Participating in your local watershed association is also a strong community relations opportunity. Potential partners and perspectives that might not have been evident can be explored, to the benefit of everyone.
Ideas and observations that public officials should consider in the development of plans for watersheds show where and when you can get involved and stay involved in the process. Your public planners should:
- Develop a set of core principles to use when dealing with watershed or advisory groups to ensure that personalities and personal feelings do not damage the group's potential. Be considerate and avoid being judgmental. Be very aware of potentially strong emotions often associated with a particular "place" or the fear associated with change. It is extremely important to develop an atmosphere of trust and acceptance of diverse or divergent views. Not everyone may win, but everyone can choose to cooperate.
- Develop water quality management options based on an early and inclusive mix of interests rather than just a few. When only few interests are represented, the perception is that something is being done that is not quite right. The sooner everyone is involved or informed, the better.
- Develop a method to coordinate and locate data for decision-making (meta-data or a data library). This includes a quality assurance and quality control (QA/QC) plan so that credible data can be used. Be able to identify where the data come from, why they were taken, who took them, how they were collected, where they are stored, what form they are in, and when they were taken. Different levels of decisions may be made with different levels (QA/QC) of data.
- Think on a geographic scale (watershed wide) to design solutions or approaches for implementing TMDLs and other watershed plans. Land use and water quality are very closely tied, and future growth and development in a particular location may be either enhanced or eroded by narrow thinking and planning. It is possible to build capacity for future growth into the development of a TMDL. Use tools (computer hardware and software) that allow for the examination of geographic-scale data.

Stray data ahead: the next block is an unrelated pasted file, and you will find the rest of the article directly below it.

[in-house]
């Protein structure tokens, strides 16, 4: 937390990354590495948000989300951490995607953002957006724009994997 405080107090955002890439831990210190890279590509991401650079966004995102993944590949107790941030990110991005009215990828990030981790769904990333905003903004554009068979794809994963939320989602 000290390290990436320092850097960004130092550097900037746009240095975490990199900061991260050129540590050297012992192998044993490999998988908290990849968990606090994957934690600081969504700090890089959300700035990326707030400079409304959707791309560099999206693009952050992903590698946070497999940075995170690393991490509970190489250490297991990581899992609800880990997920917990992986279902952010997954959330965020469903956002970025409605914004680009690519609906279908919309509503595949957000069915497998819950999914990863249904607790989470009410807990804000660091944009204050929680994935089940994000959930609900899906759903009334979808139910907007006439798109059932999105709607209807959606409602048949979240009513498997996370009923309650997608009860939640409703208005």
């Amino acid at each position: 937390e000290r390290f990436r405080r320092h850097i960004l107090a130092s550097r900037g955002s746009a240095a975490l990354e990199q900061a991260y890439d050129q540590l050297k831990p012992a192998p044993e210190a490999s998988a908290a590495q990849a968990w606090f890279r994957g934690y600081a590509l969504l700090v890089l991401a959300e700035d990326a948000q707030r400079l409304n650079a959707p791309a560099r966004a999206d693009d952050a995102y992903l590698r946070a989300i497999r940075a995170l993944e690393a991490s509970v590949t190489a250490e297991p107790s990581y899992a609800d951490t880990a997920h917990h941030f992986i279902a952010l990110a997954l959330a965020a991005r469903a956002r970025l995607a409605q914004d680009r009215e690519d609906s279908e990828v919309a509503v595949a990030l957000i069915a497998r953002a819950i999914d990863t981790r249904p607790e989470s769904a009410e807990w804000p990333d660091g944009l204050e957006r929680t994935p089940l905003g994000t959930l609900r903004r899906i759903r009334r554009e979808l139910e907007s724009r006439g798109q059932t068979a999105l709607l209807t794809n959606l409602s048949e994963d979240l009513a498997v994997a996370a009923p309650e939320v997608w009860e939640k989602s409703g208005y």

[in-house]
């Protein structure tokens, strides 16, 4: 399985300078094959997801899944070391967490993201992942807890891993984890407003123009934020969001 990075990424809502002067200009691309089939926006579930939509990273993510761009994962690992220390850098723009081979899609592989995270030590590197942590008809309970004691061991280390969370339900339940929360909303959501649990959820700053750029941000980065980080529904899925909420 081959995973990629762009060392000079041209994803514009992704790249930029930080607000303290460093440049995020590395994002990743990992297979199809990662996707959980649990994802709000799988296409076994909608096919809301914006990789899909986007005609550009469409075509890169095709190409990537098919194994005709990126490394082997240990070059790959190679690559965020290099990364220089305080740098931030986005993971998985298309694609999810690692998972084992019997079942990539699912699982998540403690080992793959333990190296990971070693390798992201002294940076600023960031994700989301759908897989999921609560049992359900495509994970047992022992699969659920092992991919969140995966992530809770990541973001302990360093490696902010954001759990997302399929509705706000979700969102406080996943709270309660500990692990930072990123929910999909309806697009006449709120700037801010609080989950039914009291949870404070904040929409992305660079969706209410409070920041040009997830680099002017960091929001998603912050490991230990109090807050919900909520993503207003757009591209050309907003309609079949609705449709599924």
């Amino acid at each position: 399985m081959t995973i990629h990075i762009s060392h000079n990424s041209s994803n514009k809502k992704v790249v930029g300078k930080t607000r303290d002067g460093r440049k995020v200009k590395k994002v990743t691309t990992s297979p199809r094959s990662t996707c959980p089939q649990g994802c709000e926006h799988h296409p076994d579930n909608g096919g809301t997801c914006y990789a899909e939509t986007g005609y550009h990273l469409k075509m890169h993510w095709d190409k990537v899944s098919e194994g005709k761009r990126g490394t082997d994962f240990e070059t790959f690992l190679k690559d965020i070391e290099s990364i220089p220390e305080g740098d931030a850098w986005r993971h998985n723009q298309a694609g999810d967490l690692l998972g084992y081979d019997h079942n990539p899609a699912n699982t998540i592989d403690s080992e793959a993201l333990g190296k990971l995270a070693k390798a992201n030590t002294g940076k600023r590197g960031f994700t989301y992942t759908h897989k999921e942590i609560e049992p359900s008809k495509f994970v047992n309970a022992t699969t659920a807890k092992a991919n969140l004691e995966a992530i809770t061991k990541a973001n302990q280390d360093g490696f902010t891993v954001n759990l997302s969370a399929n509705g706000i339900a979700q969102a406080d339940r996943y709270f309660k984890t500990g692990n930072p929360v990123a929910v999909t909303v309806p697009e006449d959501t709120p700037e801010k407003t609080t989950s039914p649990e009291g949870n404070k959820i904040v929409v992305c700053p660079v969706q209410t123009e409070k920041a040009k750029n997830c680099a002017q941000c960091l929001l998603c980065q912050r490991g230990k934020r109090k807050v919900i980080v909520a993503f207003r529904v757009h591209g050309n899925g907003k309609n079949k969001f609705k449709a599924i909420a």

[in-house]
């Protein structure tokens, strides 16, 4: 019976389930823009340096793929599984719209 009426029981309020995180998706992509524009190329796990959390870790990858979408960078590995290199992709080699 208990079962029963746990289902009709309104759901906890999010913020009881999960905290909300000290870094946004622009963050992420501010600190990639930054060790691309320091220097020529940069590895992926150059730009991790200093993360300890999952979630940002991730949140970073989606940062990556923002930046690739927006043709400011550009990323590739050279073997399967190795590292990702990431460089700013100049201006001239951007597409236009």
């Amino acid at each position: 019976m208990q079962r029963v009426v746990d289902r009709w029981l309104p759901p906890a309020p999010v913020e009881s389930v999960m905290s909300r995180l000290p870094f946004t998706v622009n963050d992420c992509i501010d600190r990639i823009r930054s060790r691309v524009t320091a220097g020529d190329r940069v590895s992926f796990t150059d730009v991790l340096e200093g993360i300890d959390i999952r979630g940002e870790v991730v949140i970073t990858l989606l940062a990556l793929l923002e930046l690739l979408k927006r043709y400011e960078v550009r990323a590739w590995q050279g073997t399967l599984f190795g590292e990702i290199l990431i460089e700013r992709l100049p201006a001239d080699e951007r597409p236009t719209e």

- Be realistic in developing short-term milestones and long-term goals. Often, the problems associated with impaired waters took many years to reach the current state. It is unrealistic to believe that they will be solved in a very short time. However, it is possible to use interim milestones and indicators to show progress toward the final goal. Develop plans and resource projections to match this long-term commitment to water quality improvement and protection.
- Begin to track costs associated with the development and implementation of plans as soon as possible. This will not only help plan for current and future resource needs but will also help reduce fear associated with the uncertainty of implementation, especially on private lands. The problems are usually larger than one agency or interest group can address. The sharing of group resources will be facilitated by cost information. Study the difference between the costs of TMDLs and the economics of the TMDLs. Economics and jobs are almost interchangeable in most people's views, and the fear of loss of employment or a way of living should be treated with respect.
Outlook: The watershed planning process presents a great opportunity for you to get involved. The earlier your involvement starts, the more influence you can have on your permit allocation, the costs in developing controls, and whether you will be able to expand your operations in your watershed.
Editors' Note: Portions of this article were taken from a special report, The TMDL Opportunity: Upfront Involvement vs. End-of-Pipe Headache, prepared for BLR by Walter C. Poole of America's Clean Water Foundation.